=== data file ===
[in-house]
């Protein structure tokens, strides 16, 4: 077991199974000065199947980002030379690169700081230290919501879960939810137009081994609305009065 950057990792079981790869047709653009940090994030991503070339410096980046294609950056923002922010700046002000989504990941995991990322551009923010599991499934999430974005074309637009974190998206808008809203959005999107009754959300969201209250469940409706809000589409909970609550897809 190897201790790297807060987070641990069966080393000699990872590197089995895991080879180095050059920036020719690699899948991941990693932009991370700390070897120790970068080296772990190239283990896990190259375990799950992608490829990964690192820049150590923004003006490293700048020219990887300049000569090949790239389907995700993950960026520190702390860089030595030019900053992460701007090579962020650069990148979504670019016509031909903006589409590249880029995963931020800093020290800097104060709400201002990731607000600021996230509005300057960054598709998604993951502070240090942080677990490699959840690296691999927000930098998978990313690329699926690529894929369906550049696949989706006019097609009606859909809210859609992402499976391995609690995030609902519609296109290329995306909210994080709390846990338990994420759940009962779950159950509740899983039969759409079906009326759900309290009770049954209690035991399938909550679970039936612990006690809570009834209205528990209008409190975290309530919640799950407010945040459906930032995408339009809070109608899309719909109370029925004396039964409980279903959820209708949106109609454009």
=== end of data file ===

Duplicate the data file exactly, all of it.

[in-house]
């Protein structure tokens, strides 16, 4: 077991199974000065199947980002030379690169700081230290919501879960939810137009081994609305009065 950057990792079981790869047709653009940090994030991503070339410096980046294609950056923002922010700046002000989504990941995991990322551009923010599991499934999430974005074309637009974190998206808008809203959005999107009754959300969201209250469940409706809000589409909970609550897809 190897201790790297807060987070641990069966080393000699990872590197089995895991080879180095050059920036020719690699899948991941990693932009991370700390070897120790970068080296772990190239283990896990190259375990799950992608490829990964690192820049150590923004003006490293700048020219990887300049000569090949790239389907995700993950960026520190702390860089030595030019900053992460701007090579962020650069990148979504670019016509031909903006589409590249880029995963931020800093020290800097104060709400201002990731607000600021996230509005300057960054598709998604993951502070240090942080677990490699959840690296691999927000930098998978990313690329699926690529894929369906550049696949989706006019097609009606859909809210859609992402499976391995609690995030609902519609296109290329995306909210994080709390846990338990994420759940009962779950159950509740899983039969759409079906009326759900309290009770049954209690035991399938909550679970039936612990006690809570009834209205528990209008409190975290309530919640799950407010945040459906930032995408339009809070109608899309719909109370029925004396039964409980279903959820209708949106109609454009």